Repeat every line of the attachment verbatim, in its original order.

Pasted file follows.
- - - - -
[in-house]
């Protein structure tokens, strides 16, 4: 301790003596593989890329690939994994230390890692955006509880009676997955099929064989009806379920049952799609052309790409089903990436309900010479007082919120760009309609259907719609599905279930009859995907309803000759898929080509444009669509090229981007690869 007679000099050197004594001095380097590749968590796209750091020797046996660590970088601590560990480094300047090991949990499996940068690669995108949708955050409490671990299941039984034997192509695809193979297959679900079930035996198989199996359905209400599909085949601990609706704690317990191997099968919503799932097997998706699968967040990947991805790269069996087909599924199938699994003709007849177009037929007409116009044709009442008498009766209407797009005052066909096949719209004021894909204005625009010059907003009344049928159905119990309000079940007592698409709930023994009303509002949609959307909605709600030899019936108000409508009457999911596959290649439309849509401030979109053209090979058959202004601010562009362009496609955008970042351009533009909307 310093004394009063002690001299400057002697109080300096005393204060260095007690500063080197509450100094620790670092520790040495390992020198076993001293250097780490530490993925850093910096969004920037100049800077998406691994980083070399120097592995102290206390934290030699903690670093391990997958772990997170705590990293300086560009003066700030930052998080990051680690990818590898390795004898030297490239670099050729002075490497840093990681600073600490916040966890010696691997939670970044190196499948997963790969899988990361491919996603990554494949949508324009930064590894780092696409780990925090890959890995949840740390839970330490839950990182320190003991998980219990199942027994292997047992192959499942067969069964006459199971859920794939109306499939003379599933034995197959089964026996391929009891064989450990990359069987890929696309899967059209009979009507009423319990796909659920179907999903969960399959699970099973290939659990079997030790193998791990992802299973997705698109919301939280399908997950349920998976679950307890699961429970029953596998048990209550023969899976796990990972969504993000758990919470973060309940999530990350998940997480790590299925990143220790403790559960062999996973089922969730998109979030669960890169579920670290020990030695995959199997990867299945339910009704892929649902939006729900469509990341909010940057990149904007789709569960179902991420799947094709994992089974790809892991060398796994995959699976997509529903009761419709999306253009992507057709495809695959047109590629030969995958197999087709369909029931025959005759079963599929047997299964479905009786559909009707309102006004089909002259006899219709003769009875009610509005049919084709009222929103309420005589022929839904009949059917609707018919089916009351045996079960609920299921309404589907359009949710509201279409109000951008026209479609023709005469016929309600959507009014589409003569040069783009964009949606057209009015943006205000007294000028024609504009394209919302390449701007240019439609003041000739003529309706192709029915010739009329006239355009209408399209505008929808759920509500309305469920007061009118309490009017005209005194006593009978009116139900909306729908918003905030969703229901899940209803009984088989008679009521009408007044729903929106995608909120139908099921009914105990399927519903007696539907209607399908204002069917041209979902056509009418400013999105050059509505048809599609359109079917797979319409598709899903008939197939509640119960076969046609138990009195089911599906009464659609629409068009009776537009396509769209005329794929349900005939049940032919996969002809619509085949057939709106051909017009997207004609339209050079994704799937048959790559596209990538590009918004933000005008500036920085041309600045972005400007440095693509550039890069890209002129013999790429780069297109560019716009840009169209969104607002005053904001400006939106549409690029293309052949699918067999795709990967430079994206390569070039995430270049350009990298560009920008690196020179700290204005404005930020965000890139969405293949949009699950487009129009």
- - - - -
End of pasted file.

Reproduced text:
[in-house]
């Protein structure tokens, strides 16, 4: 301790003596593989890329690939994994230390890692955006509880009676997955099929064989009806379920049952799609052309790409089903990436309900010479007082919120760009309609259907719609599905279930009859995907309803000759898929080509444009669509090229981007690869 007679000099050197004594001095380097590749968590796209750091020797046996660590970088601590560990480094300047090991949990499996940068690669995108949708955050409490671990299941039984034997192509695809193979297959679900079930035996198989199996359905209400599909085949601990609706704690317990191997099968919503799932097997998706699968967040990947991805790269069996087909599924199938699994003709007849177009037929007409116009044709009442008498009766209407797009005052066909096949719209004021894909204005625009010059907003009344049928159905119990309000079940007592698409709930023994009303509002949609959307909605709600030899019936108000409508009457999911596959290649439309849509401030979109053209090979058959202004601010562009362009496609955008970042351009533009909307 310093004394009063002690001299400057002697109080300096005393204060260095007690500063080197509450100094620790670092520790040495390992020198076993001293250097780490530490993925850093910096969004920037100049800077998406691994980083070399120097592995102290206390934290030699903690670093391990997958772990997170705590990293300086560009003066700030930052998080990051680690990818590898390795004898030297490239670099050729002075490497840093990681600073600490916040966890010696691997939670970044190196499948997963790969899988990361491919996603990554494949949508324009930064590894780092696409780990925090890959890995949840740390839970330490839950990182320190003991998980219990199942027994292997047992192959499942067969069964006459199971859920794939109306499939003379599933034995197959089964026996391929009891064989450990990359069987890929696309899967059209009979009507009423319990796909659920179907999903969960399959699970099973290939659990079997030790193998791990992802299973997705698109919301939280399908997950349920998976679950307890699961429970029953596998048990209550023969899976796990990972969504993000758990919470973060309940999530990350998940997480790590299925990143220790403790559960062999996973089922969730998109979030669960890169579920670290020990030695995959199997990867299945339910009704892929649902939006729900469509990341909010940057990149904007789709569960179902991420799947094709994992089974790809892991060398796994995959699976997509529903009761419709999306253009992507057709495809695959047109590629030969995958197999087709369909029931025959005759079963599929047997299964479905009786559909009707309102006004089909002259006899219709003769009875009610509005049919084709009222929103309420005589022929839904009949059917609707018919089916009351045996079960609920299921309404589907359009949710509201279409109000951008026209479609023709005469016929309600959507009014589409003569040069783009964009949606057209009015943006205000007294000028024609504009394209919302390449701007240019439609003041000739003529309706192709029915010739009329006239355009209408399209505008929808759920509500309305469920007061009118309490009017005209005194006593009978009116139900909306729908918003905030969703229901899940209803009984088989008679009521009408007044729903929106995608909120139908099921009914105990399927519903007696539907209607399908204002069917041209979902056509009418400013999105050059509505048809599609359109079917797979319409598709899903008939197939509640119960076969046609138990009195089911599906009464659609629409068009009776537009396509769209005329794929349900005939049940032919996969002809619509085949057939709106051909017009997207004609339209050079994704799937048959790559596209990538590009918004933000005008500036920085041309600045972005400007440095693509550039890069890209002129013999790429780069297109560019716009840009169209969104607002005053904001400006939106549409690029293309052949699918067999795709990967430079994206390569070039995430270049350009990298560009920008690196020179700290204005404005930020965000890139969405293949949009699950487009129009």